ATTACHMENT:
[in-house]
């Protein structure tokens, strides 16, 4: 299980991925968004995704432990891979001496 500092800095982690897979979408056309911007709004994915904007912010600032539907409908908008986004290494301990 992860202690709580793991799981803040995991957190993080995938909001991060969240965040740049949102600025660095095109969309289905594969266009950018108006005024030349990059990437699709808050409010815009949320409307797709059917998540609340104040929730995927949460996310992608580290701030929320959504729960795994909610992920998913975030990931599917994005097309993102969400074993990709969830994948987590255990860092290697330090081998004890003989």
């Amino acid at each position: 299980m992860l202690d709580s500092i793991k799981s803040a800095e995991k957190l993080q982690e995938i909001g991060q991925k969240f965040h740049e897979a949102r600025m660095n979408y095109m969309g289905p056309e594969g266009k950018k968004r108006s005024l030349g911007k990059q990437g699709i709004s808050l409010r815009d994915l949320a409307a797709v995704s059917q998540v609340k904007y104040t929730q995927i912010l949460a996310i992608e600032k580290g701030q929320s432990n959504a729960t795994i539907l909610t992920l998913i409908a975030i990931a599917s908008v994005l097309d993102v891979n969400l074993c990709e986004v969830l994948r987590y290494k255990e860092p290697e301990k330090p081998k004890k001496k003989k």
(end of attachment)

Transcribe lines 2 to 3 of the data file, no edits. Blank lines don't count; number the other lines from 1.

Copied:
């Protein structure tokens, strides 16, 4: 299980991925968004995704432990891979001496 500092800095982690897979979408056309911007709004994915904007912010600032539907409908908008986004290494301990 992860202690709580793991799981803040995991957190993080995938909001991060969240965040740049949102600025660095095109969309289905594969266009950018108006005024030349990059990437699709808050409010815009949320409307797709059917998540609340104040929730995927949460996310992608580290701030929320959504729960795994909610992920998913975030990931599917994005097309993102969400074993990709969830994948987590255990860092290697330090081998004890003989």
């Amino acid at each position: 299980m992860l202690d709580s500092i793991k799981s803040a800095e995991k957190l993080q982690e995938i909001g991060q991925k969240f965040h740049e897979a949102r600025m660095n979408y095109m969309g289905p056309e594969g266009k950018k968004r108006s005024l030349g911007k990059q990437g699709i709004s808050l409010r815009d994915l949320a409307a797709v995704s059917q998540v609340k904007y104040t929730q995927i912010l949460a996310i992608e600032k580290g701030q929320s432990n959504a729960t795994i539907l909610t992920l998913i409908a975030i990931a599917s908008v994005l097309d993102v891979n969400l074993c990709e986004v969830l994948r987590y290494k255990e860092p290697e301990k330090p081998k004890k001496k003989k």